Looking at the communication that’s taking place in resolving even the simplest of DNS queries, there’s a whole lot of action going on -- which can lead to issues in security and privacy. One that stands out almost immediately is that the queries and responses  are in cleartext. It’s not hard to imagine a suitable man-in-the-middle attack rerouting the user to a malicious destination.

Early on, DNSSEC was created to prevent such incidents. By establishing a chain of certificates for nameservers, DNSSEC was intended to spread trust across networks.dnssec

It did not, however, change the fact that the communication is still sent in cleartext. (Also, DNSSEC adoption is about 20% and only about 3% in the Fortune 1000.)

What are we doing to resolve (pun not intended) these issues?

Two ways to secure DNS queries which are currently being explored by, amongst others, the IETF, are  doing DNS over TLS or HTTPS.

  1. DNS-over-TLS (DoT)

The user connects to the DNS resolver through a dedicated port (853). With a strict DoT it will not use any other connection, while when using an opportunistic DoT, it will take the secure port if offered, but if not, it will connect unsecured anyway.dot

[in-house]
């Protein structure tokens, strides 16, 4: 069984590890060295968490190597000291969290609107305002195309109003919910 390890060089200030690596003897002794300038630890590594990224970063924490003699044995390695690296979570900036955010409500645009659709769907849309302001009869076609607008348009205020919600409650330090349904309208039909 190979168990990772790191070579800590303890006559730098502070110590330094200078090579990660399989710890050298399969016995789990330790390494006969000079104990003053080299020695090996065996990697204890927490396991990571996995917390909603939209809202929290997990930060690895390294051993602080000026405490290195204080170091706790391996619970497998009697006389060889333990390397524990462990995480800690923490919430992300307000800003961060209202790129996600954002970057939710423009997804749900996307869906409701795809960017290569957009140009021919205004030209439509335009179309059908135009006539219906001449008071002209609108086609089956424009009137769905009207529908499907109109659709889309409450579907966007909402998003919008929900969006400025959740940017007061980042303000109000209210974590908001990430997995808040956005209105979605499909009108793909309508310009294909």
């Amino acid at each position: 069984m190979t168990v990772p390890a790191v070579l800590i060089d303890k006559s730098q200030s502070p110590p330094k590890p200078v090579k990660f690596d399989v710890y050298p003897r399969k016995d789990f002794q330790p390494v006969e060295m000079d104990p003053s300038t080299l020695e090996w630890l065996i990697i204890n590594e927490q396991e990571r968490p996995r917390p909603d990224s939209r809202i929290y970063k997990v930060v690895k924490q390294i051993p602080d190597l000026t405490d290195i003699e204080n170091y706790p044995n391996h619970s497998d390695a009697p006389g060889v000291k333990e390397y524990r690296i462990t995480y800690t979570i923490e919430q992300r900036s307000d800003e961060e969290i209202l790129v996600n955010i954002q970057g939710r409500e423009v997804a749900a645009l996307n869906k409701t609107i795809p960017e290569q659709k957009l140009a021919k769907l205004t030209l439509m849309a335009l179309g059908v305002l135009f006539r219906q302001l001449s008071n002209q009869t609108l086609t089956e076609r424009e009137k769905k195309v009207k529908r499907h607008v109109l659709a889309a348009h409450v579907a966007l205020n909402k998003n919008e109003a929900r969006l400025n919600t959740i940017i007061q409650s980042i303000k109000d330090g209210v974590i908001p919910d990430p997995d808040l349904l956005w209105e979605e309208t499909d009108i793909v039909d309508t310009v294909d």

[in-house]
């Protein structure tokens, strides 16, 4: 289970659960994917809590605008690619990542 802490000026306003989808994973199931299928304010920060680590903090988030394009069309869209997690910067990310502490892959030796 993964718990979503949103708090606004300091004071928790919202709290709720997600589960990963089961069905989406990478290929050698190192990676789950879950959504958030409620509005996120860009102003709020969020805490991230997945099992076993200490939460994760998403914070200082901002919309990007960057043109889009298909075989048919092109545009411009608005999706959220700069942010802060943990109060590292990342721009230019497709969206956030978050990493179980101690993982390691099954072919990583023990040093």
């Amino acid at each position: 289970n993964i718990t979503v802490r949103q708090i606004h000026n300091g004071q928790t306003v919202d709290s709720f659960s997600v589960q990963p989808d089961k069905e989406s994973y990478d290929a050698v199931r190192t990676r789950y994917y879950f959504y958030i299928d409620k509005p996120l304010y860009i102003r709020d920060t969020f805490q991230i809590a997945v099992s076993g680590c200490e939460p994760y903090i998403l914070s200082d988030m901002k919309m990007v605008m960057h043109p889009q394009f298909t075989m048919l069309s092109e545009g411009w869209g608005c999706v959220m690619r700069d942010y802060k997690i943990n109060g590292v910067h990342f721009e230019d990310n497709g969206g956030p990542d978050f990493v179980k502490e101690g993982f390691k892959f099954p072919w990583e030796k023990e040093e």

The main weakness of DoT is its limits: it only addresses encryption on a system resolver level and works only on one port. Target the traffic between the resolver and the nameservers or block the port and DoT is over. It can also break split horizon DNS and spawn Server Name Indication (SNI) leaks. (TLS 1.3, however, proposes encrypted SNI.)

  1. DNS-over-HTTPS (DoH)

With DoH, web applications access DNS using existing browser APIs and DNS traffic is mixed in with regular HTTPS traffic.doh

The major challenge for DoH is adoption. Beyond manufacturing latency, it makes securing DNS less transparent and manageable: organizations need to solve new challenges.

YOU get a secure DNS, and YOU get a secure DNS, and…

There’s no one protocol to rule them all, nor is there a need for only one. (Although the number of protocols involved with networks can be seen as daunting -there are 8571 RFCs as of this writing.)

To make a long story short, both DoT and DoH aim to make networks safer. As such, both have their advocates, divided fairly logically by the context in which they work best:

  • on-prem private networks are generally more likely to support DoT; not surprisingly, as it provides more control and visibility that’s suited to a limited (however large) network context.
  • those developing cloud-based networking solutions, on the other hand, gravitate toward DoH; they can make their applications more efficient by leveraging the existing HTTPS ecosystem and pioneer new technologies like Server Push or resolveless DNS.

Both have their strengths to emphasize and their weaknesses to address.

Where do we go from here?

DNS is no small technology, and things tend to go slow. Both DoT and DoH are fairly young technologies. As with any other technology, we simply cannot predict the challenges they’ll invite.

What we can do is evaluate and discuss.